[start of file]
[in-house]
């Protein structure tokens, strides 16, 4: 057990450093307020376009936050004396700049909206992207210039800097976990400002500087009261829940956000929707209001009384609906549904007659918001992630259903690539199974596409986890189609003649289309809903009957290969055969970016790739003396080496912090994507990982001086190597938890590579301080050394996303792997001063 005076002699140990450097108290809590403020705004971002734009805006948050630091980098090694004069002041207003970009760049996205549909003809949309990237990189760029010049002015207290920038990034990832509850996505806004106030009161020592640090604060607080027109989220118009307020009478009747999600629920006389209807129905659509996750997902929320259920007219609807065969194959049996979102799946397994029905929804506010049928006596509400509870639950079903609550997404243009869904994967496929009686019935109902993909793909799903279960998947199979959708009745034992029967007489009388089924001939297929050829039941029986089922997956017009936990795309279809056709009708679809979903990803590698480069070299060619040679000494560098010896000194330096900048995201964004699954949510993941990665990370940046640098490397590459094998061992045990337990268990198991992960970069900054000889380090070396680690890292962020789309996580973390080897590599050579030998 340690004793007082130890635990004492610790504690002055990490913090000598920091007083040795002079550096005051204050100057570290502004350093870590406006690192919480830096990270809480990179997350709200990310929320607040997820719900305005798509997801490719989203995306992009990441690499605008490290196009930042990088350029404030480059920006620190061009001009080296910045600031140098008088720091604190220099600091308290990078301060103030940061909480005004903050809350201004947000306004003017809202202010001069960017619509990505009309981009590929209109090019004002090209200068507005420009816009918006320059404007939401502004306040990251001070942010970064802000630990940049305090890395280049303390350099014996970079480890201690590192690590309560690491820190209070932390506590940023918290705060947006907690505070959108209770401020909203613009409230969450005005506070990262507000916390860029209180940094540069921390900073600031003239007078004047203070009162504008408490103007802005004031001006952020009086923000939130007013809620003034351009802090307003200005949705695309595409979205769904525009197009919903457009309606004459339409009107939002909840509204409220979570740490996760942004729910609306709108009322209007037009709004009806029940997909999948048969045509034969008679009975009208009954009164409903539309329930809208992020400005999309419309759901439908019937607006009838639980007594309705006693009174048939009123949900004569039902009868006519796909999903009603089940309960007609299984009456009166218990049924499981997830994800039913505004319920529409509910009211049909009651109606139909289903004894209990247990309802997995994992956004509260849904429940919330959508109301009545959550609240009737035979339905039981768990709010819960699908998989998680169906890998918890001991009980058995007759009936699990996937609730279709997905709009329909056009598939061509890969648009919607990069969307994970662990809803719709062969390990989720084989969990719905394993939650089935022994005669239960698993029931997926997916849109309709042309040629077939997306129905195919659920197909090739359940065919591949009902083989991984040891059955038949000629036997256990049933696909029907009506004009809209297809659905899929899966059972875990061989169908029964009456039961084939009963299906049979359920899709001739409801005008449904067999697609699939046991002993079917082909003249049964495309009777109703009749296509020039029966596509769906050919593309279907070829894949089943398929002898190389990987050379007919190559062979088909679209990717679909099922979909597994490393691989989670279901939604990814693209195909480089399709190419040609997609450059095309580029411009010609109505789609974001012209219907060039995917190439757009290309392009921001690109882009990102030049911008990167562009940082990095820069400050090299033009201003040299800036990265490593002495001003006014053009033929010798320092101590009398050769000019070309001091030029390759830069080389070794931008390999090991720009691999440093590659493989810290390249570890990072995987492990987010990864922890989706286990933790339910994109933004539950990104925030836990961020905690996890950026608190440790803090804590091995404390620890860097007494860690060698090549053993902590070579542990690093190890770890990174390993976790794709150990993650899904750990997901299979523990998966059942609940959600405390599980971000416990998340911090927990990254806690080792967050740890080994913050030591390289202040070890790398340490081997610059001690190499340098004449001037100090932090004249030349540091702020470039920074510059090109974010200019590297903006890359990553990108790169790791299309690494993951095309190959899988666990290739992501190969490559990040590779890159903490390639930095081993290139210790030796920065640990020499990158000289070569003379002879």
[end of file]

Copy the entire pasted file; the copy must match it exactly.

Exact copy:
[in-house]
């Protein structure tokens, strides 16, 4: 057990450093307020376009936050004396700049909206992207210039800097976990400002500087009261829940956000929707209001009384609906549904007659918001992630259903690539199974596409986890189609003649289309809903009957290969055969970016790739003396080496912090994507990982001086190597938890590579301080050394996303792997001063 005076002699140990450097108290809590403020705004971002734009805006948050630091980098090694004069002041207003970009760049996205549909003809949309990237990189760029010049002015207290920038990034990832509850996505806004106030009161020592640090604060607080027109989220118009307020009478009747999600629920006389209807129905659509996750997902929320259920007219609807065969194959049996979102799946397994029905929804506010049928006596509400509870639950079903609550997404243009869904994967496929009686019935109902993909793909799903279960998947199979959708009745034992029967007489009388089924001939297929050829039941029986089922997956017009936990795309279809056709009708679809979903990803590698480069070299060619040679000494560098010896000194330096900048995201964004699954949510993941990665990370940046640098490397590459094998061992045990337990268990198991992960970069900054000889380090070396680690890292962020789309996580973390080897590599050579030998 340690004793007082130890635990004492610790504690002055990490913090000598920091007083040795002079550096005051204050100057570290502004350093870590406006690192919480830096990270809480990179997350709200990310929320607040997820719900305005798509997801490719989203995306992009990441690499605008490290196009930042990088350029404030480059920006620190061009001009080296910045600031140098008088720091604190220099600091308290990078301060103030940061909480005004903050809350201004947000306004003017809202202010001069960017619509990505009309981009590929209109090019004002090209200068507005420009816009918006320059404007939401502004306040990251001070942010970064802000630990940049305090890395280049303390350099014996970079480890201690590192690590309560690491820190209070932390506590940023918290705060947006907690505070959108209770401020909203613009409230969450005005506070990262507000916390860029209180940094540069921390900073600031003239007078004047203070009162504008408490103007802005004031001006952020009086923000939130007013809620003034351009802090307003200005949705695309595409979205769904525009197009919903457009309606004459339409009107939002909840509204409220979570740490996760942004729910609306709108009322209007037009709004009806029940997909999948048969045509034969008679009975009208009954009164409903539309329930809208992020400005999309419309759901439908019937607006009838639980007594309705006693009174048939009123949900004569039902009868006519796909999903009603089940309960007609299984009456009166218990049924499981997830994800039913505004319920529409509910009211049909009651109606139909289903004894209990247990309802997995994992956004509260849904429940919330959508109301009545959550609240009737035979339905039981768990709010819960699908998989998680169906890998918890001991009980058995007759009936699990996937609730279709997905709009329909056009598939061509890969648009919607990069969307994970662990809803719709062969390990989720084989969990719905394993939650089935022994005669239960698993029931997926997916849109309709042309040629077939997306129905195919659920197909090739359940065919591949009902083989991984040891059955038949000629036997256990049933696909029907009506004009809209297809659905899929899966059972875990061989169908029964009456039961084939009963299906049979359920899709001739409801005008449904067999697609699939046991002993079917082909003249049964495309009777109703009749296509020039029966596509769906050919593309279907070829894949089943398929002898190389990987050379007919190559062979088909679209990717679909099922979909597994490393691989989670279901939604990814693209195909480089399709190419040609997609450059095309580029411009010609109505789609974001012209219907060039995917190439757009290309392009921001690109882009990102030049911008990167562009940082990095820069400050090299033009201003040299800036990265490593002495001003006014053009033929010798320092101590009398050769000019070309001091030029390759830069080389070794931008390999090991720009691999440093590659493989810290390249570890990072995987492990987010990864922890989706286990933790339910994109933004539950990104925030836990961020905690996890950026608190440790803090804590091995404390620890860097007494860690060698090549053993902590070579542990690093190890770890990174390993976790794709150990993650899904750990997901299979523990998966059942609940959600405390599980971000416990998340911090927990990254806690080792967050740890080994913050030591390289202040070890790398340490081997610059001690190499340098004449001037100090932090004249030349540091702020470039920074510059090109974010200019590297903006890359990553990108790169790791299309690494993951095309190959899988666990290739992501190969490559990040590779890159903490390639930095081993290139210790030796920065640990020499990158000289070569003379002879």